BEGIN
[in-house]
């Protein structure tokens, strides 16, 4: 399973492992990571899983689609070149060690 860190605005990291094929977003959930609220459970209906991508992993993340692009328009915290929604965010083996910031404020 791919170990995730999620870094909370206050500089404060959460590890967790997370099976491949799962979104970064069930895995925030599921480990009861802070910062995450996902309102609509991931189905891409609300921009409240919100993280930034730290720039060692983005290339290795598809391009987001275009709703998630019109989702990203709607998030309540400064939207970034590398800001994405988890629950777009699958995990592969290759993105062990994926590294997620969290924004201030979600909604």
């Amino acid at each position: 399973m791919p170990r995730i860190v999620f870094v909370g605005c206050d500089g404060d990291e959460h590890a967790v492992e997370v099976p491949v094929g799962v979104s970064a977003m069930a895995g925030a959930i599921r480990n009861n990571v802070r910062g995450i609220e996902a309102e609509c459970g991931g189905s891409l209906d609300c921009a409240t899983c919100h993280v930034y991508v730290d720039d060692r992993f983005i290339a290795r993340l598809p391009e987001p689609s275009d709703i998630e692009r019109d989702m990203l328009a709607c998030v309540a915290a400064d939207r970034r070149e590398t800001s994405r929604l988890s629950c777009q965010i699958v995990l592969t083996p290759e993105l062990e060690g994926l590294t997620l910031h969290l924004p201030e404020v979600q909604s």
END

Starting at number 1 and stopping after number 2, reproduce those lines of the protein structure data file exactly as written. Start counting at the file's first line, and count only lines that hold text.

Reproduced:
[in-house]
């Protein structure tokens, strides 16, 4: 399973492992990571899983689609070149060690 860190605005990291094929977003959930609220459970209906991508992993993340692009328009915290929604965010083996910031404020 791919170990995730999620870094909370206050500089404060959460590890967790997370099976491949799962979104970064069930895995925030599921480990009861802070910062995450996902309102609509991931189905891409609300921009409240919100993280930034730290720039060692983005290339290795598809391009987001275009709703998630019109989702990203709607998030309540400064939207970034590398800001994405988890629950777009699958995990592969290759993105062990994926590294997620969290924004201030979600909604």